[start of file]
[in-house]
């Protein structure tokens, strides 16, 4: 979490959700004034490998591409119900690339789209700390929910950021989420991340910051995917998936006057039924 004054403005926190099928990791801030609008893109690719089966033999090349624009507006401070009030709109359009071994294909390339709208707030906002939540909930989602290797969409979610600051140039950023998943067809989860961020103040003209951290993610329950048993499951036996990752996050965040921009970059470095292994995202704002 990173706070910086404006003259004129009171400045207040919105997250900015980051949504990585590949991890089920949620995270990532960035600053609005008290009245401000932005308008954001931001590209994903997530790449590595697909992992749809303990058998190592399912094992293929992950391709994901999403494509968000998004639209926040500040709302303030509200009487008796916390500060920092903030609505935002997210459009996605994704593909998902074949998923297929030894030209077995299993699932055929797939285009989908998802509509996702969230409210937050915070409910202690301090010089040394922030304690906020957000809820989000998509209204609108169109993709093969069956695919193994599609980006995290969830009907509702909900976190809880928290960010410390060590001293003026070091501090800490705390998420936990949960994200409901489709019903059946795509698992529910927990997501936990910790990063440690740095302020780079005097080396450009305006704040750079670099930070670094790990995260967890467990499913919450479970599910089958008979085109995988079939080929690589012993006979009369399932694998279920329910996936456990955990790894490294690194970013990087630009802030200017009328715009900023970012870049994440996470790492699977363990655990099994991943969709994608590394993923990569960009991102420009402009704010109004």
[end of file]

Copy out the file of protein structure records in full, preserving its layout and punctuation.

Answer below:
[in-house]
């Protein structure tokens, strides 16, 4: 979490959700004034490998591409119900690339789209700390929910950021989420991340910051995917998936006057039924 004054403005926190099928990791801030609008893109690719089966033999090349624009507006401070009030709109359009071994294909390339709208707030906002939540909930989602290797969409979610600051140039950023998943067809989860961020103040003209951290993610329950048993499951036996990752996050965040921009970059470095292994995202704002 990173706070910086404006003259004129009171400045207040919105997250900015980051949504990585590949991890089920949620995270990532960035600053609005008290009245401000932005308008954001931001590209994903997530790449590595697909992992749809303990058998190592399912094992293929992950391709994901999403494509968000998004639209926040500040709302303030509200009487008796916390500060920092903030609505935002997210459009996605994704593909998902074949998923297929030894030209077995299993699932055929797939285009989908998802509509996702969230409210937050915070409910202690301090010089040394922030304690906020957000809820989000998509209204609108169109993709093969069956695919193994599609980006995290969830009907509702909900976190809880928290960010410390060590001293003026070091501090800490705390998420936990949960994200409901489709019903059946795509698992529910927990997501936990910790990063440690740095302020780079005097080396450009305006704040750079670099930070670094790990995260967890467990499913919450479970599910089958008979085109995988079939080929690589012993006979009369399932694998279920329910996936456990955990790894490294690194970013990087630009802030200017009328715009900023970012870049994440996470790492699977363990655990099994991943969709994608590394993923990569960009991102420009402009704010109004």